requirements for approval:
3 different purchase invoices for Nikon/Sony products from a manufacturer or distributor
Are dated on or after Feb 14, 2016 (within 90 days)
Include your name and address
Include the name and address of the manufacturer or distributor
Show the purchase of at least 30 units across all invoices
Show the purchase of at least 5 different products of Nikon/Sony across all invoices
Omit pricing information
* Amazon Central / info on the Amazon store card
« on: May 15, 2016, 03:19:53 AM »
I have long had an Amazon branded, Chase, Visa card.  So, when I started seeing the Amazon store card advertisements at checkout, I ignored them.  Recently, though, I decided what the heck and applied.  Well, it has 5% cash back! The cash back is automatically applied to your credit balance, rather than being sent to you, which is what I prefer (I often forget to go to the rewards webpage on my other cards).  The other part of it, though, is a crazy high interest rate.  I don't know how much of it was based on my info (my income, my credit score, and my debt to credit ratio) Vs. how common it is for the rate to be super high, but the interest rate I was given is a whopping 26.24%  :o :o   Granted, with the high cash back, they have to make that up somehow, but still. . .

So, the down side is (besides the fact it's not a MC/Visa) the crazy high interest rate; the up side is 5% cashback!  As much shopping on Amazon as I do, I really like that aspect of it. Last month I got $33.48 back  :D!  I was only given a $2200 credit limit, but with that interest rate I don't need it to be higher because I'm not going to carry a balance on it.

Anyway, just thought I would post about it for anyone that's considered getting it. The cashback is a huge plus, but be prepared to pay it off every month because of the high interest rate.

Edit to add - once you get approved for the card, you will find yourself looking and looking for how to access it online, especially since it takes forever for your first bill to be generated and you start getting worried because you don't want any of that obscenely high interest rate being applied.  Well, they don't provide the link until you get the card in the mail (or at least I didn't see it anywhere else).  The link is
* Amazon Central / MOVED: Free PDF with Amazon purchase...say what?
« on: May 02, 2016, 03:59:00 AM »
Because of recent posts, this topic has been moved to the more private area Advanced - Amazon discussion.
There was a time when Amazon would refund the difference, if an item sold by Amazon dropped in price within 30 days of purchase.  In 4th quarter of 2008, they discontinued this policy.  However, unknown to most (myself included), they will still do this if the price has dropped within 7 days of the delivery date.

This only applies to items sold by Amazon themselves.

Amazon has made two announcements regarding their Prime service and their Prime Video streaming service.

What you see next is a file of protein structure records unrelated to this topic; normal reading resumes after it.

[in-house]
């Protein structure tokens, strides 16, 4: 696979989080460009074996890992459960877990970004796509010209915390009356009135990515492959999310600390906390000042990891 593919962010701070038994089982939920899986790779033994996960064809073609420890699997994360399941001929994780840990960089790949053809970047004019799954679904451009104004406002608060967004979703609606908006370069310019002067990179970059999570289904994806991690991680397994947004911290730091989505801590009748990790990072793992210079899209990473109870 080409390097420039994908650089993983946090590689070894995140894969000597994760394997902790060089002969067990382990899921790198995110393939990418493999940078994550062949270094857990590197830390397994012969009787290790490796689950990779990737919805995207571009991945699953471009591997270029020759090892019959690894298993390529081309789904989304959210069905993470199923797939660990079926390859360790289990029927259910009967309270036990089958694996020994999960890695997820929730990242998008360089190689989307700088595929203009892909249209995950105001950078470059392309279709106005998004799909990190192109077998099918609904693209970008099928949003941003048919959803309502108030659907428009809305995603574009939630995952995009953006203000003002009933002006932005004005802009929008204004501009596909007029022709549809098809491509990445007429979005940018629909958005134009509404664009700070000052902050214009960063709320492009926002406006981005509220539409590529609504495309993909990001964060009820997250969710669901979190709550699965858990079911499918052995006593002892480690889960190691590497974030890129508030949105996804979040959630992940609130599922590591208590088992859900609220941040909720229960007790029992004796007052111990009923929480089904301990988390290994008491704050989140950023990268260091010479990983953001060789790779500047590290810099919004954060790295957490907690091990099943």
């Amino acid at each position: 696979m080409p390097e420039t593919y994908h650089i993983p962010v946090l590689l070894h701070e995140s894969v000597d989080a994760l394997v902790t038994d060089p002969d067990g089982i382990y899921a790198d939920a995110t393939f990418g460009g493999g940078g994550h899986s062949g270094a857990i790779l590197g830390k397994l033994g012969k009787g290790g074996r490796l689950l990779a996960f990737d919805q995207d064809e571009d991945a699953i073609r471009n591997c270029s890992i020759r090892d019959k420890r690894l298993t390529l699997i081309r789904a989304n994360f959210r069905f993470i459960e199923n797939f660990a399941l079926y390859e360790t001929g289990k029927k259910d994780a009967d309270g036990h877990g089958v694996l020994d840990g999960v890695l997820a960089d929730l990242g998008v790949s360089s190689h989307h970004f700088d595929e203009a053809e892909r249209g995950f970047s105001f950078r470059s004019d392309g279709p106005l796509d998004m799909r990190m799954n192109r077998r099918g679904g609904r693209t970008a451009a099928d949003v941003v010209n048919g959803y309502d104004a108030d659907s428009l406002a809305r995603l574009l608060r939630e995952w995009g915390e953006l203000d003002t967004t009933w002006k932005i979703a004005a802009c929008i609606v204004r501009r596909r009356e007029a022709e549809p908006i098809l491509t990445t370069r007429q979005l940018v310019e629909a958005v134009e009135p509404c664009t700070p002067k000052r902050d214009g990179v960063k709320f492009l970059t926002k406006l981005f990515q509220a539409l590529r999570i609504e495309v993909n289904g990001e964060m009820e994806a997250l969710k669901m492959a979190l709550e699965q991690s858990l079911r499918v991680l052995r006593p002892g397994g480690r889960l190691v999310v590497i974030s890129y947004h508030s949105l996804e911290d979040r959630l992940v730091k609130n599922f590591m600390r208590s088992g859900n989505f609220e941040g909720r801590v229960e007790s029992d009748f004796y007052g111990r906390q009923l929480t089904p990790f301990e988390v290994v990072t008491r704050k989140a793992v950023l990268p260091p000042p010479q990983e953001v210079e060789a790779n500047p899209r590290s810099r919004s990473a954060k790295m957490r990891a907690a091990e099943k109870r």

If you don't want to pay $99 for a year of Prime, you can now get it on a month to month basis for $10.99/month.

Or, if the only Prime feature you want is the Prime Video streaming, you can get it for $8.99/month, which is a dollar cheaper than Netflix's most popular plan.

The Prime monthly option figures out to $131.88/yr.  The Prime Video streaming figures out to $107.88/yr., which is still higher than the $99/yr option.  It makes me wonder if they're planning on raising the yearly price of Prime once again, or if they're going to completely phase out the yearly option.   I hope neither of those is the case, and that the monthly thing is merely for letting people try out the services without paying for a full year, but considering the large price difference. . .
* General Discussions / Tax time
« on: April 17, 2016, 05:46:15 PM »
All done!  Just finishing filing this year  :D! :D! :D!
A whole 31.5 hrs before the deadline. *lol* I think that might be the earliest I've ever gotten it done  :-[
* General Discussions / Interesting article on food fraud
« on: April 14, 2016, 10:16:22 AM »
Most of us in retail know that there's a lot of fraud and deception in retail. For example, one of the nation's biggest jewelry store corporations was caught a few years back paying bribes to get their gemstones certified as being a higher grade than they actually were.  And, more than once I've personally come across major retailers selling fake, synthetic stones (such as turquoise and coral) as real. I've also encountered wholesalers and manufacturers who were lying about their stones, country of origin, and even selling fake silver as real.

Because of the things we retailers have seen, it's no surprise to learn that fraud and deception is rampant in the food industry as well (though it should be a huge shock, considering the fact that this is our food we're talking about). In the news we've recently been informed about fake cheese being sold as real, fake olive oil being sold, and now there's this. Food distributors and restaurants lying about their products. Be sure to read the comments section as well.